10 Acts That Would *Really* Piss Off White Oak Music Hall's Neighbors

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The Lawn at White Oak Music Hall is pretty much the hottest music venue in town right now — and not just because oh dear God, it’s summer again. Temporary stage or not, it’s the only place around to catch the Lumineers on Saturday, and even if you don’t have tickets for that sold-out attraction, you’ve probably been eyeing those Explosions in the Sky and Flaming Lips concerts following right behind it. Remember to wear sunblock.

Not everybody loves the place, of course. The residents of the Near Northside neighborhood surrounding White Oak Music Hall have been pretty cool about a major new music venue moving in, on the whole. But they can’t be thrilled about their streets becoming a scene out of Heavy Metal Parking Lot every other weekend as thousands of fans stream in. Some have already spoken out loudly about parking, traffic and sound in the area, and they probably aren’t giving up anytime soon. The folks at White Oak have been pretty cool on the whole, too, managing satellite parking lots and hiring HPD to keep traffic moving. Let’s be real: They’ve got the hottest spot in town right now. They could get away with much worse. Like booking bands that were born to drive down property values.

We’ve got some ideas on what that might look like. If you ever see any of these ten bands booked on the Lawn, you'll know the venue's battle with its neighbors has gotten really ugly.

It’s not always easy to identify what you’re seeing and hearing at a Death Grips concert, but it’s typically pretty hard to forget it. The group already left a small-but-permanent psychic scar on the city late last year at Day for Night, inspiring both awe and revulsion in large doses with its retina-straining lighting effects and cochlea-crushing drums. Death Grips’ music has been called all sorts of things, from violent and throbbing to dumb and derivative. Most people either love it or hate it. But nearly every mention of their music indicates that it is noisy, because believe me, that’s the first and lasting impression you’ll experience at a Death Grips gig. The Near Northside probably isn’t totally unaccustomed to wild-eyed, shirtless men screaming outside in the neighborhood, but until recently, they haven’t been handed microphones. Book Death Grips and watch the “For Sale” signs start popping up.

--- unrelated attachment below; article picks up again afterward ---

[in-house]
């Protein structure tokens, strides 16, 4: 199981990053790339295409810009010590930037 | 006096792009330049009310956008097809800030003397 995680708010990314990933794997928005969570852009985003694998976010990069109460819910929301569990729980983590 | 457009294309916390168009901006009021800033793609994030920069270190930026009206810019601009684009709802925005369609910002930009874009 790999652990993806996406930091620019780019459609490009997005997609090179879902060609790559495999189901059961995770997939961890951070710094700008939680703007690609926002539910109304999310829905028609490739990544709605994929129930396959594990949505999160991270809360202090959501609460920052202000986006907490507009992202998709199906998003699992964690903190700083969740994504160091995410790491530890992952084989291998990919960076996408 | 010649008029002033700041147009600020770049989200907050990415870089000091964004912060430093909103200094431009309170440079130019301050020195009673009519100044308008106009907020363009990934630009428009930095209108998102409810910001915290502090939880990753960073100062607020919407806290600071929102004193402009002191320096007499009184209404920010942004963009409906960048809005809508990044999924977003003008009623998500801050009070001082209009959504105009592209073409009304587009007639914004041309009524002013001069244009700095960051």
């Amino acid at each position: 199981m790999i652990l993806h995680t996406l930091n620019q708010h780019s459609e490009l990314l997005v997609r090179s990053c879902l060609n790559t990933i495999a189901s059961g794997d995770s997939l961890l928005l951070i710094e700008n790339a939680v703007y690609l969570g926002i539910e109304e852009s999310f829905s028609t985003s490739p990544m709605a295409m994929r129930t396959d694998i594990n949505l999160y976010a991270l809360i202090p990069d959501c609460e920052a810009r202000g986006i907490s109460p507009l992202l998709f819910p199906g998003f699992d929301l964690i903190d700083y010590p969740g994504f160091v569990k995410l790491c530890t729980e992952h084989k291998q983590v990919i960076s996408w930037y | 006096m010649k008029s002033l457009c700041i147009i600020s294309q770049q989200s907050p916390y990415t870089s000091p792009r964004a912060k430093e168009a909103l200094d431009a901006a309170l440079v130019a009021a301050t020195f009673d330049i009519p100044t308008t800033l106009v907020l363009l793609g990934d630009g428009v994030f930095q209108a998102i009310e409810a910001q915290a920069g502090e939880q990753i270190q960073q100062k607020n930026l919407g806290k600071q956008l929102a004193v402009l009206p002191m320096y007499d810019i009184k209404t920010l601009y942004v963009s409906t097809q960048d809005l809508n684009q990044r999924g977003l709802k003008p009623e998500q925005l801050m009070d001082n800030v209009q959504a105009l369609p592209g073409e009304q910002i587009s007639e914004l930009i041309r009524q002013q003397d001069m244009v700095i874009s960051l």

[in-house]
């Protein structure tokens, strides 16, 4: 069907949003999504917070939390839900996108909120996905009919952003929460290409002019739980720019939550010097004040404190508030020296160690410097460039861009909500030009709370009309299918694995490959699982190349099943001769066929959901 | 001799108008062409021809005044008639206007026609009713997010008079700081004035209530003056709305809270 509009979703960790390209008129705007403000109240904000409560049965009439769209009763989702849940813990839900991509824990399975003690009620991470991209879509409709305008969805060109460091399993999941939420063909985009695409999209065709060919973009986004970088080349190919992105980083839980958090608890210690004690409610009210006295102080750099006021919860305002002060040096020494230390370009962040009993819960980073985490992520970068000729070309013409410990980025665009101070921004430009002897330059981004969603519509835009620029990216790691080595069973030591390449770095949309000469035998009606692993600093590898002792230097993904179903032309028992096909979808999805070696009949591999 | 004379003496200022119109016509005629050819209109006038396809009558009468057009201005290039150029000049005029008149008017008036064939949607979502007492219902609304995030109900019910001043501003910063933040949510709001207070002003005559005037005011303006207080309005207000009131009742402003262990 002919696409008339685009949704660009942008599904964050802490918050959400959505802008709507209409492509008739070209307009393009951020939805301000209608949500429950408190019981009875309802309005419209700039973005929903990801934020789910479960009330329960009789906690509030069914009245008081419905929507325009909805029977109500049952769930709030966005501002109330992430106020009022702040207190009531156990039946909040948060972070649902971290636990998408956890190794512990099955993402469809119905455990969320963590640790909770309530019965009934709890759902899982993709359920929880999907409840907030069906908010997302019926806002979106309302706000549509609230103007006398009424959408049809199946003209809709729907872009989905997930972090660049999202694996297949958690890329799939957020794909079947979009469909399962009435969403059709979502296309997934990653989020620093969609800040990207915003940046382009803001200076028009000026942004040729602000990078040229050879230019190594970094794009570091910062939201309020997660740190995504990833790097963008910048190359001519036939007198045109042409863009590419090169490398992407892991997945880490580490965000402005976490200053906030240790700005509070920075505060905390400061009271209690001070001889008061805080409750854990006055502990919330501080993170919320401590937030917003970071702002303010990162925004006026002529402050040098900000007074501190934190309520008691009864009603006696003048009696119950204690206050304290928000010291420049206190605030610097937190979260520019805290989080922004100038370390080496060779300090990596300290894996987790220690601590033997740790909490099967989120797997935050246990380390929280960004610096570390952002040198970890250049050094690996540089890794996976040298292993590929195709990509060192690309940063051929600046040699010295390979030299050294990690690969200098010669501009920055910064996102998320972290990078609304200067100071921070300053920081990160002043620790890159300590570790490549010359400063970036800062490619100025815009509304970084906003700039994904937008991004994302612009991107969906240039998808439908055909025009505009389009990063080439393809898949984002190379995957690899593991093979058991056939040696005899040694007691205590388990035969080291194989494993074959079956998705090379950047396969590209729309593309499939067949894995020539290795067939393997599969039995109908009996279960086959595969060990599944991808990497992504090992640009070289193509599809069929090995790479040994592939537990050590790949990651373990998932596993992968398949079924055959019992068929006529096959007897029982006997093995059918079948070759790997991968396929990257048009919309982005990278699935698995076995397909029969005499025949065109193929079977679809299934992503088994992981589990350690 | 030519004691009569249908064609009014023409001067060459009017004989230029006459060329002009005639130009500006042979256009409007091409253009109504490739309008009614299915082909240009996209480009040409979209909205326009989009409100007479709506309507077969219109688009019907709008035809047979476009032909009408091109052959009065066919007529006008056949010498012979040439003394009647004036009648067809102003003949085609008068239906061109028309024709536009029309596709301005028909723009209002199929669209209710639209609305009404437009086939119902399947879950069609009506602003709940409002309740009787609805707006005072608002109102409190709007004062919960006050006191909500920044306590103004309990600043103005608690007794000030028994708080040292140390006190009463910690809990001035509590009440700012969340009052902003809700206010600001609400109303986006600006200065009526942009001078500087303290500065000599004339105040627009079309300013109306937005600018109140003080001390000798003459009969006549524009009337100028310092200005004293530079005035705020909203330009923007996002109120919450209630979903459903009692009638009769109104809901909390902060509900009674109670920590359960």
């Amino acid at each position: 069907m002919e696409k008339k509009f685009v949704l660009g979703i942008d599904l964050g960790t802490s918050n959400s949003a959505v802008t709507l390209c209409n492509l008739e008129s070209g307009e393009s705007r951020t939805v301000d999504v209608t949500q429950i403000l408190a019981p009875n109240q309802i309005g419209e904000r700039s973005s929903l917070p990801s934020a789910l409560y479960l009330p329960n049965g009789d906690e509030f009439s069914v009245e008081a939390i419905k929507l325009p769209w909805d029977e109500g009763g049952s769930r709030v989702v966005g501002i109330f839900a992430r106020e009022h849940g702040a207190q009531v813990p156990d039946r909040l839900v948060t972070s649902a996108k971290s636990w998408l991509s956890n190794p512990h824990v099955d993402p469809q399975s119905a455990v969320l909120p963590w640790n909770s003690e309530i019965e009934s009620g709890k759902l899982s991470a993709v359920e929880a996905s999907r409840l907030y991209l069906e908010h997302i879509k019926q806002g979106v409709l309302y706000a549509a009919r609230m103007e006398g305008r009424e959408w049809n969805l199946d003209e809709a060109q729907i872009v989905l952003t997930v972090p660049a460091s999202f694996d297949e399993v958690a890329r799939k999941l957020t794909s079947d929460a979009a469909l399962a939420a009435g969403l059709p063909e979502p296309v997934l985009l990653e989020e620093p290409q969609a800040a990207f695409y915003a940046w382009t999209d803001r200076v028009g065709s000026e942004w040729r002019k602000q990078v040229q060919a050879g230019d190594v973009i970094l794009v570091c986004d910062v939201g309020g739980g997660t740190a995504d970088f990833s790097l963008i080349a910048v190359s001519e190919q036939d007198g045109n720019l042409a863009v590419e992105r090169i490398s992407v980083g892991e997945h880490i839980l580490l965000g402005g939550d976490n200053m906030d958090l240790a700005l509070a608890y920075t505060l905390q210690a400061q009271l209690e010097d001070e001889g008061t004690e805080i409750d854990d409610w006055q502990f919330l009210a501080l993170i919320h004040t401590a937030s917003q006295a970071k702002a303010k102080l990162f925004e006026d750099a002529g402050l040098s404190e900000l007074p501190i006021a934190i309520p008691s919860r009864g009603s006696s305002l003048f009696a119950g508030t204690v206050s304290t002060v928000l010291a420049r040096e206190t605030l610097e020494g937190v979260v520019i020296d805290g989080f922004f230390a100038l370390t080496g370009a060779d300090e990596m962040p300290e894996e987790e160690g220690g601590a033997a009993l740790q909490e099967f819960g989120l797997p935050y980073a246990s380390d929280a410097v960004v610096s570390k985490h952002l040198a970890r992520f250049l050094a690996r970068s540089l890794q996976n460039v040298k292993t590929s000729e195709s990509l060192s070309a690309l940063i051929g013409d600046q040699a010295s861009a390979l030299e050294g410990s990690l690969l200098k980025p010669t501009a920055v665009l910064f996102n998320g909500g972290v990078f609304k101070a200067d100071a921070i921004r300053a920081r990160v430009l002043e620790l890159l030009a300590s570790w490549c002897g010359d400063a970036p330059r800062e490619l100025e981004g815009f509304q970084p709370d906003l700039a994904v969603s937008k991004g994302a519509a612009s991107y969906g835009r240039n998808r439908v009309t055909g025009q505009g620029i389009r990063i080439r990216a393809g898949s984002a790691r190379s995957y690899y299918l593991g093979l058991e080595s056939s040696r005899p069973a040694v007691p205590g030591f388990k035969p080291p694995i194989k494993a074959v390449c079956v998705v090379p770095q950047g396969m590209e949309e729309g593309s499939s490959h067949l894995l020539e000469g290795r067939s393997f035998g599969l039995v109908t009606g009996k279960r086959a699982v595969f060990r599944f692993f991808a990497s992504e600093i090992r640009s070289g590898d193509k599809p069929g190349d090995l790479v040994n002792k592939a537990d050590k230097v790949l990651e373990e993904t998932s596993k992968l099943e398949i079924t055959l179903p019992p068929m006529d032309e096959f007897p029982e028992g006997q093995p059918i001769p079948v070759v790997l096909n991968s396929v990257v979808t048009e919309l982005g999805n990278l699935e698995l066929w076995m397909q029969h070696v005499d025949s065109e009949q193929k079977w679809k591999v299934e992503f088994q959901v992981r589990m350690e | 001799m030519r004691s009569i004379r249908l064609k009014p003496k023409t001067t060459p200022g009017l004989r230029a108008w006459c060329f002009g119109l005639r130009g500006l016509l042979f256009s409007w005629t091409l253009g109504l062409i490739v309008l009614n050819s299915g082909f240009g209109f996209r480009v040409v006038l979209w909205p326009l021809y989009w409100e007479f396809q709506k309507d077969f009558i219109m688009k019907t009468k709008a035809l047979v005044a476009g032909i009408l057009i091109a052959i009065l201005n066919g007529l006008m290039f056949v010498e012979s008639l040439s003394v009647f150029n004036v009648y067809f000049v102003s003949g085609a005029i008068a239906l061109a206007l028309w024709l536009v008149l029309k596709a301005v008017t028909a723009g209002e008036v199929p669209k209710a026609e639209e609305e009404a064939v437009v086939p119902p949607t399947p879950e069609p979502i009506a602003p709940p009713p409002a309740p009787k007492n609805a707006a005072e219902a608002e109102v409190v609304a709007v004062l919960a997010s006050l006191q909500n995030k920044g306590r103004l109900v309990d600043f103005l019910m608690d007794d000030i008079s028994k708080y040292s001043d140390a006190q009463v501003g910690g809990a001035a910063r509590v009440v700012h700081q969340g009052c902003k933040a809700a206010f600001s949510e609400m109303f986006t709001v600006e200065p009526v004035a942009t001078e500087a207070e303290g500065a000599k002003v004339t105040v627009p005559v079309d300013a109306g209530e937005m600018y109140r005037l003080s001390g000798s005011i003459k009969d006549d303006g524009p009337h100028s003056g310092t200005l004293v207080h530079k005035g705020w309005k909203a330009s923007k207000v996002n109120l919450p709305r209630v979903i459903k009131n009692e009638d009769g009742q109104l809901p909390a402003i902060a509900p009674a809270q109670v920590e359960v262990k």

How Al Jourgensen can hear anything at all anymore is one of rock and roll’s most closely guarded secrets. For more than 30 years now, the drug-enhanced savant has dutifully produced the harshest, most aggressive electronic rock he can think up, and his band’s live sound is simply deafening. Ministry’s long sets can wear out even hardened fans with their clicking pummel — part-timers barely stand a chance. After again swearing to lay the project to rest in recent years, Jourgensen has once again resurrected a new version of his most famous band, ready to torture P.A. systems across North America and Europe this summer. If they’re ever booked at the Lawn at White Oak, neighbors would do well to start nailing up plywood before the band touches down.

Before you ask: Yes, Mindless Self Indulgence is still around. It’s been almost 20 years now since Jimmy Urine and the gang got together and decided to smash together the most insipid elements of punk, metal, rap and techno like so many Tonka trucks until all the wheels fell off. Somehow, they’re still truckin,’ in defiance of all sanity and decency in rock and roll. Even their fans would probably have to describe them as willfully annoying, and they’re highly apt to piss off your friends, let alone the neighbors. If the MSI music wafting through the streets managed to convert any Near Northside children into fans, it’d be a matter of hours before their parents broke the torches out.

It’s hard to think of a bigger, dumber artist to put onstage at the Lawn at White Oak than Kid Rock. His musical asswipe bona fides are strong, from the on-the-nose classic rock samples of his nu-metal period to his excruciatingly try-hard stabs at the country music charts. The man has never met a common denominator that he couldn’t lower. Tell me you wouldn’t love to see White Oak’s neighbors’ reaction when they realize that that snazzy little piano intro isn’t actually proof that Warren Zevon is alive and touring. It’s the sound of Kid Rock sampling motherfucking “Sweet Home Alabama” and spitting the kind of flow that makes people look down on white rappers — hell, white people in general. The only thing worse he could do to the neighborhood would be moving in.